Armory, Self Defense, And EDC > Pistols and Handguns

Pistol resale value

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fritz_monroe:
I'm not a big gun guy, I do have a couple of weapons.

I'm looking at getting a revolver in .357.  I like revolvers mainly because they are gorgeous.  Much better looking than any semi-auto pistol.  I've always wanted a revolver.  I'm thinking of a Ruger GP100 or a S&W 686. There's about a $100 difference between comparable models of each of these.

Like many, I've been looking at the Colt Python for 30 years.  It's a gorgeous gun and some of them are selling for a small fortune.

That got me thinking about the resale value on handguns.  I'm not buying a revolver as an investment, but if I decide to sell it in a couple of years, I'd like to keep the most value.  I know each of these is pretty good, but does the Ruger or S&W hold value better than the other?

iam4liberty:
Here is some book value averages for comparable versions.  In either case if you bought at MSRP and kept in 100% finish (unshot) you would have gained a little value.  If you used it regularly, but kept it in good finish (95%), you would have lost a little value.

GP100 in Stainless
In 2006 MSRP was $580
In 2018 100% is $625 and 95% is $495

S&W MODEL 686 DISTINGUISHED COMBAT MAGNUM
In 2006 MSRP was $667
In 2018 100% is $725 and 95% is $600

The Colt Python is an entirely different matter.  Colt collectors are the most fanatical.  And you have heavy movie/TV tie ins so entertainment collectors are in play as well. And then you have shooter demand for a model with no current comprable being made.

In 2006 a common Colt Python in 100% was $950. 
In 2018 a ccommon Colt python in 100% is unlisted (sky's the limiit in auction), in 98% is $3,500, in 95% is $2650

Few other revolver brands will hold value as S&W, Ruger, and Colt.  These are the classic revolver brands with lots of attention and history. 

David in MN:
I can maybe speak to this as I run a 686 and my father in law uses the GP100. Nothing  wrong with either gun. Out of the box the 686 will have a better trigger and cleaner lines. But a GP100 can be cleaned up by a gunsmith to run better than an out of the box Smith.

All guns hold value. The Colt is a little weird because of collector value. But bear in mind if you intend to use it Colts "spin the wrong way" and open the cylinder with that bell. Training with S&W, Ruger, and Taurus all cross over. Colt doesn't. I might think the Python is beautiful but after 15 years of running a 686 it just doesn't work with my muscle memory.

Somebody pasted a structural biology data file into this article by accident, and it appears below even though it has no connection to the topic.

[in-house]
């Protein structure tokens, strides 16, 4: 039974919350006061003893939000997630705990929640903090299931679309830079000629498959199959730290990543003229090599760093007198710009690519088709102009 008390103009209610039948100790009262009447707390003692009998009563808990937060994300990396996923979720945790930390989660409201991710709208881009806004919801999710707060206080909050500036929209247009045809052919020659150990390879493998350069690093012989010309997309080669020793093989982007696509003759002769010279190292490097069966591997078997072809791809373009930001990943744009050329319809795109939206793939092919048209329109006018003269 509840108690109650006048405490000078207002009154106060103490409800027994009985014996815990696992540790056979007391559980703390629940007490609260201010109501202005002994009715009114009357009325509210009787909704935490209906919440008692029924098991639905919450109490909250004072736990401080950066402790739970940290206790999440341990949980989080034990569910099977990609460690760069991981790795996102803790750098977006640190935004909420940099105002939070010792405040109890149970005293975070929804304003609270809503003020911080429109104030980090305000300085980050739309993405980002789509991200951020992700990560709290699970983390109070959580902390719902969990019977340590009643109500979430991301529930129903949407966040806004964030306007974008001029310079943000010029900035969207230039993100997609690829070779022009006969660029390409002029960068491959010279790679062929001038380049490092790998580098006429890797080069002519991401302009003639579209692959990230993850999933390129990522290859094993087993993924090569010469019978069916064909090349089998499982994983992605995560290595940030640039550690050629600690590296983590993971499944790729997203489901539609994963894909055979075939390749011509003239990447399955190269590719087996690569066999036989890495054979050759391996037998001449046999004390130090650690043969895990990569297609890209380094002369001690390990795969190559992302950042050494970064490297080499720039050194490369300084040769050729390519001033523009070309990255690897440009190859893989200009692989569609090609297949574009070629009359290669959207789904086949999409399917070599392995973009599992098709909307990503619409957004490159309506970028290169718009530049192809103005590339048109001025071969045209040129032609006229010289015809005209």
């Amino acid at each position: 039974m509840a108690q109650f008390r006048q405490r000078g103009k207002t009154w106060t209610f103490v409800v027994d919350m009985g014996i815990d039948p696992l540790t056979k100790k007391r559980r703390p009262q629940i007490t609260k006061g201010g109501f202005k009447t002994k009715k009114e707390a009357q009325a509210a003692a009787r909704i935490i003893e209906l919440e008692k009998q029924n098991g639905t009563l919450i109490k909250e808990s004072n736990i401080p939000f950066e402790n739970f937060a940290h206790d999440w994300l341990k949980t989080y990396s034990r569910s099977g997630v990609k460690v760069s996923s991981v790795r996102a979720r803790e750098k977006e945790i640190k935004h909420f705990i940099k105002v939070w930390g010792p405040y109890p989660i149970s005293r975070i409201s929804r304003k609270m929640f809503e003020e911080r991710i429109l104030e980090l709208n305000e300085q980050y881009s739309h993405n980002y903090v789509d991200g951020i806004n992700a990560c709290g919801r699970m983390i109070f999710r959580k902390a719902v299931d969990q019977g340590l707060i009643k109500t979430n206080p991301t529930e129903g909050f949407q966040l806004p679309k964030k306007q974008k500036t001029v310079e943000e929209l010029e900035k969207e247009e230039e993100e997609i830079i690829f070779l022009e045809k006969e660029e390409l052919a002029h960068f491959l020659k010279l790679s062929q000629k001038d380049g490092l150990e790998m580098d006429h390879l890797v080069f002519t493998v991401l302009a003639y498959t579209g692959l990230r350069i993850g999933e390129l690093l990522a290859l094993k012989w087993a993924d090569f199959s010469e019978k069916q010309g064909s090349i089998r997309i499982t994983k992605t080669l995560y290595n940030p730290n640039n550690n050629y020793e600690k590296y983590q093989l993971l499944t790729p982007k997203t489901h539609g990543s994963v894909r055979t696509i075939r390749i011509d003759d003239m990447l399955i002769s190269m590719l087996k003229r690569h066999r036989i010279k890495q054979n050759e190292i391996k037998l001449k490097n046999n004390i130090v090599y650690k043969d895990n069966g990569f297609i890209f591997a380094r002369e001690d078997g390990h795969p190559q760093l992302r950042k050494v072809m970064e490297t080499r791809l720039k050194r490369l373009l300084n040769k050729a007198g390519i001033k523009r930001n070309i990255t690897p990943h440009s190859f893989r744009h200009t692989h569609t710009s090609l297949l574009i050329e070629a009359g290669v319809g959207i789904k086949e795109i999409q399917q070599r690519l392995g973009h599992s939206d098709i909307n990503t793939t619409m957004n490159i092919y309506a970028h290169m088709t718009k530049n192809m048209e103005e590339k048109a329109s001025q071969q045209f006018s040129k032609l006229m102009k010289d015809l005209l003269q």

Also bear in mind that these are frequently purpose built. I have a friend with a 6 shot 8" barrel 686 for hunting. I have a 7 shot 4" 686 for defense. I don't know the pricing differences but the build purpose is something to consider.

One last oddity... The handgun I own that has had the wildest swing in value is my H&K USP. Io don't think I paid more than $500 for it ~17ish years ago when I couldn't find my dream Beretta G2 Elite and since then I've been offered $1k for it. I love the  gun and won't sell (though I should have) but H&K is just one of those fetish companies. Weirdo Euro guns do the price dance more than most. And I shoot my M&P9 better so...

I guess my advice is to buy for your purpose. All the revolvers you like will hold value. But a "revolver" is many thigs to many people. Do you want a long barrel with a scope for hunting? Short barrel self defense gun? All purpose? If you asked me my favorite it would be a S&W 640 snub. My father in law would probably say the k frame .22 he shot bullseye with. My wife would say the 686. But if you said 686 vs. GP100 I'd take the 686 and he'd take the GP100. It's Ford and Chevy.

fritz_monroe:
Thanks for the replies. 

For the purpose, I just want to shoot it.  It would be mostly range use.  Possibly home protection, but I like my shotgun better for that.

I'm in Maryland, so there's little chance that I'll ever be able to get a carry permit.  I noticed that MD doesn't have a concealed carry permit, we have a "wear and carry" permit.  I'm pretty sure that this is because the politicians worry that the feds could pass a reciprocity law.  If that would happen, MD could claim that it is invalid because we don't have concealed carry at all.

iam4liberty:

--- Quote from: fritz_monroe on December 15, 2018, 11:08:59 AM ---Thanks for the replies. 

For the purpose, I just want to shoot it.  It would be mostly range use.  Possibly home protection, but I like my shotgun better for that.

I'm in Maryland, so there's little chance that I'll ever be able to get a carry permit.  I noticed that MD doesn't have a concealed carry permit, we have a "wear and carry" permit.  I'm pretty sure that this is because the politicians worry that the feds could pass a reciprocity law.  If that would happen, MD could claim that it is invalid because we don't have concealed carry at all.

--- End quote ---

The Maryland permit is treated as a CCW permit in reciprical states and the federal government.  it is recognized in over twenty other states. Only problem is you have to be beaten up to apply for it!  The way reciprocity works is that non-residents have to follow same rules as residents of that state. So if state only allows open carry with license for residents then non residents could only open carry.   Net, national reciprocity, if passed, would still be valid in Maryland just the type of carry would be limited so residents and non residents would be treated equally under the law.  Same as driver's licenses, marriage licenses, etc.

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